Judges are ordering unwarranted or overly broad injunctions to 'tame' the internet's wild west
Canadian courts have set their sights on online defamers. In LeBlanc v City of Fredericton, the Court of Queen’s Bench of New Brunswick referred to the “wild west” nature of the internet and the need for courts to “tame” online defamation. In Caplan v Atas, the Ontario Superior Court of Justice created a new online harassment tort when a defamation defendant proved judgment-proof. Frustrated by the law’s limitations, some courts are ordering unwarranted or overly broad injunctions – essentially unjustified state censorship.
Defamation injunctions used to be rare for two reasons. First, they were less useful in the print and broadcast era, where yesterday’s newspaper was today’s fish and chips wrapper; the harm was done, and there was often nothing to enjoin. Second, prior restraint of speech (preventing it from being said at all) severely interferes with freedom of expression, and judges were reluctant to make such orders. It is one thing to make someone pay compensation for their unlawful communications. It’s another to order them not to speak in the first place.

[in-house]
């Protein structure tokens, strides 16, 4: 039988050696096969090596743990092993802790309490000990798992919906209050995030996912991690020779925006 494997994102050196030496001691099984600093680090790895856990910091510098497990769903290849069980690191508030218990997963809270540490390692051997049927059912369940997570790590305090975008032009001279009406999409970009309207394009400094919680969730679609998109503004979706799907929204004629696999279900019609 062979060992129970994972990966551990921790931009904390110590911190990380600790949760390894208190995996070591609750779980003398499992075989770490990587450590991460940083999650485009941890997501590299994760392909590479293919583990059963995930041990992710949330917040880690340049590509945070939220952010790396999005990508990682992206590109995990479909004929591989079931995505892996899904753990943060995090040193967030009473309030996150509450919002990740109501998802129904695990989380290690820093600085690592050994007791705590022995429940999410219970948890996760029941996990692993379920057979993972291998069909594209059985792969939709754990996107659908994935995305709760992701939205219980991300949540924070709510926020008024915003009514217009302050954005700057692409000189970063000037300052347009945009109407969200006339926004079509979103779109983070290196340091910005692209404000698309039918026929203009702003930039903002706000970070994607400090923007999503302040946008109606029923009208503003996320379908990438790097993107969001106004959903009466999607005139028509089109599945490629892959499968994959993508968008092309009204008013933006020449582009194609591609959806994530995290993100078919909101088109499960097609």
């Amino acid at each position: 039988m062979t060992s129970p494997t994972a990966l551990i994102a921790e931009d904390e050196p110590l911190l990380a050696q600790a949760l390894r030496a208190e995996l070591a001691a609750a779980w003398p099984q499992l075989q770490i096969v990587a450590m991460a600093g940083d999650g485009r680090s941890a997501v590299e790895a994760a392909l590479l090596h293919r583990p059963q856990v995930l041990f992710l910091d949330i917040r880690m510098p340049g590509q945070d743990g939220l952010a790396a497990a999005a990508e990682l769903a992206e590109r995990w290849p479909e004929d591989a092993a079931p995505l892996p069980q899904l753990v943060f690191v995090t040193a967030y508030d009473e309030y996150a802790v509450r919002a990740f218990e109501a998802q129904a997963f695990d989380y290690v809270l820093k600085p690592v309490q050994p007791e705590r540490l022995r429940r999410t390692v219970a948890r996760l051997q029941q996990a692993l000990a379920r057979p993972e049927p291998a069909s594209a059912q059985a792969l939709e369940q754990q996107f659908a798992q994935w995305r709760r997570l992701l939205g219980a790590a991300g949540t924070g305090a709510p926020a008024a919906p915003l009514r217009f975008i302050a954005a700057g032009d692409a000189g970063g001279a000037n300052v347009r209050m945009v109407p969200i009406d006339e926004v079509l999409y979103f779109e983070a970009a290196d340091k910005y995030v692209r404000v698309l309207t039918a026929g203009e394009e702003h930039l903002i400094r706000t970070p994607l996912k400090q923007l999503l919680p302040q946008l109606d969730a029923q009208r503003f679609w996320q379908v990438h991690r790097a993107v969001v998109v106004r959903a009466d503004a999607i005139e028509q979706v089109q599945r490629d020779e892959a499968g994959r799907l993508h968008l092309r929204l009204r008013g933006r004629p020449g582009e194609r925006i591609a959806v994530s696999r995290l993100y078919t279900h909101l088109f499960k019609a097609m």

At the interlocutory stage, the law set the bar high for defamation injunctions because of the risk of censoring lawful speech. But even after a finding of liability, permanent injunctions used to be exceptional remedies that needed to be clearly justified and narrowly tailored.
That is no longer the case: interlocutory and permanent defamation injunctions are now easier to get.
In the internet age, defamation injunctions can be more helpful. They can prevent harmful lies from spreading, persisting, and being constantly tied to a plaintiff through search engines. This damage may sometimes justify injunctions to take down content or not to repeat it. However, the importance of freedom of expression is undiminished, and courts have sometimes lost sight of this public and private interest. They are embracing defamation injunctions to an unjustifiable degree.